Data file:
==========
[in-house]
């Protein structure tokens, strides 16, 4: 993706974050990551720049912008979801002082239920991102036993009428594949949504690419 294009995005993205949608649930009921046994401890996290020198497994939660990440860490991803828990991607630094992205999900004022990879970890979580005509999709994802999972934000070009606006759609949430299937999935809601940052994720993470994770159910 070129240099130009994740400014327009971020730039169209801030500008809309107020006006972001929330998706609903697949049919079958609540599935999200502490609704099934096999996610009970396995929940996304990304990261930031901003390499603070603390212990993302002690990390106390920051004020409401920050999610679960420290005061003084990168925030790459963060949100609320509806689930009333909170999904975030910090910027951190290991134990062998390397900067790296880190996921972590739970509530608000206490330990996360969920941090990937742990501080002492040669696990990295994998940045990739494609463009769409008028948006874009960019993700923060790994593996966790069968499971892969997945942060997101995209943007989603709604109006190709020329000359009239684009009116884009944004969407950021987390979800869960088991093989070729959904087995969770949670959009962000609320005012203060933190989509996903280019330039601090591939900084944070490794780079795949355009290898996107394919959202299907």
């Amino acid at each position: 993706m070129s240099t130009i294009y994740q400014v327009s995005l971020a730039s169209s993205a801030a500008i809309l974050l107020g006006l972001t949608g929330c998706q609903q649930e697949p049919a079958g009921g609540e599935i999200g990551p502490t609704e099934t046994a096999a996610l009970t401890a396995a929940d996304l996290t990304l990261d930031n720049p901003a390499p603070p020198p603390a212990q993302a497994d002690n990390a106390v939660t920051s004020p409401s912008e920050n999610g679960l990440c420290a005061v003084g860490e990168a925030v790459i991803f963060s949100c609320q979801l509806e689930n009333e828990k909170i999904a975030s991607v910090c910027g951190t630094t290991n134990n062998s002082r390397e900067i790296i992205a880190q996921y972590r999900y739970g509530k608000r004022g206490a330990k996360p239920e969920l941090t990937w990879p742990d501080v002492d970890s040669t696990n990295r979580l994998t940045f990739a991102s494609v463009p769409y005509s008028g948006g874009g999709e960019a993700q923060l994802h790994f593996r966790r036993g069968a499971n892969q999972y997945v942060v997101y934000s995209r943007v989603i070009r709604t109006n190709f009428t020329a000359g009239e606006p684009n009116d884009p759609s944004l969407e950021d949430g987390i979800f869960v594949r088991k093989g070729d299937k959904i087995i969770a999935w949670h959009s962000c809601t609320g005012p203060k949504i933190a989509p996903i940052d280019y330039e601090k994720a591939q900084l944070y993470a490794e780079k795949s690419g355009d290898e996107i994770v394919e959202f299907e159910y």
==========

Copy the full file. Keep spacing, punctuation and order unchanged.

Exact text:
[in-house]
């Protein structure tokens, strides 16, 4: 993706974050990551720049912008979801002082239920991102036993009428594949949504690419 294009995005993205949608649930009921046994401890996290020198497994939660990440860490991803828990991607630094992205999900004022990879970890979580005509999709994802999972934000070009606006759609949430299937999935809601940052994720993470994770159910 070129240099130009994740400014327009971020730039169209801030500008809309107020006006972001929330998706609903697949049919079958609540599935999200502490609704099934096999996610009970396995929940996304990304990261930031901003390499603070603390212990993302002690990390106390920051004020409401920050999610679960420290005061003084990168925030790459963060949100609320509806689930009333909170999904975030910090910027951190290991134990062998390397900067790296880190996921972590739970509530608000206490330990996360969920941090990937742990501080002492040669696990990295994998940045990739494609463009769409008028948006874009960019993700923060790994593996966790069968499971892969997945942060997101995209943007989603709604109006190709020329000359009239684009009116884009944004969407950021987390979800869960088991093989070729959904087995969770949670959009962000609320005012203060933190989509996903280019330039601090591939900084944070490794780079795949355009290898996107394919959202299907």
């Amino acid at each position: 993706m070129s240099t130009i294009y994740q400014v327009s995005l971020a730039s169209s993205a801030a500008i809309l974050l107020g006006l972001t949608g929330c998706q609903q649930e697949p049919a079958g009921g609540e599935i999200g990551p502490t609704e099934t046994a096999a996610l009970t401890a396995a929940d996304l996290t990304l990261d930031n720049p901003a390499p603070p020198p603390a212990q993302a497994d002690n990390a106390v939660t920051s004020p409401s912008e920050n999610g679960l990440c420290a005061v003084g860490e990168a925030v790459i991803f963060s949100c609320q979801l509806e689930n009333e828990k909170i999904a975030s991607v910090c910027g951190t630094t290991n134990n062998s002082r390397e900067i790296i992205a880190q996921y972590r999900y739970g509530k608000r004022g206490a330990k996360p239920e969920l941090t990937w990879p742990d501080v002492d970890s040669t696990n990295r979580l994998t940045f990739a991102s494609v463009p769409y005509s008028g948006g874009g999709e960019a993700q923060l994802h790994f593996r966790r036993g069968a499971n892969q999972y997945v942060v997101y934000s995209r943007v989603i070009r709604t109006n190709f009428t020329a000359g009239e606006p684009n009116d884009p759609s944004l969407e950021d949430g987390i979800f869960v594949r088991k093989g070729d299937k959904i087995i969770a999935w949670h959009s962000c809601t609320g005012p203060k949504i933190a989509p996903i940052d280019y330039e601090k994720a591939q900084l944070y993470a490794e780079k795949s690419g355009d290898e996107i994770v394919e959202f299907e159910y």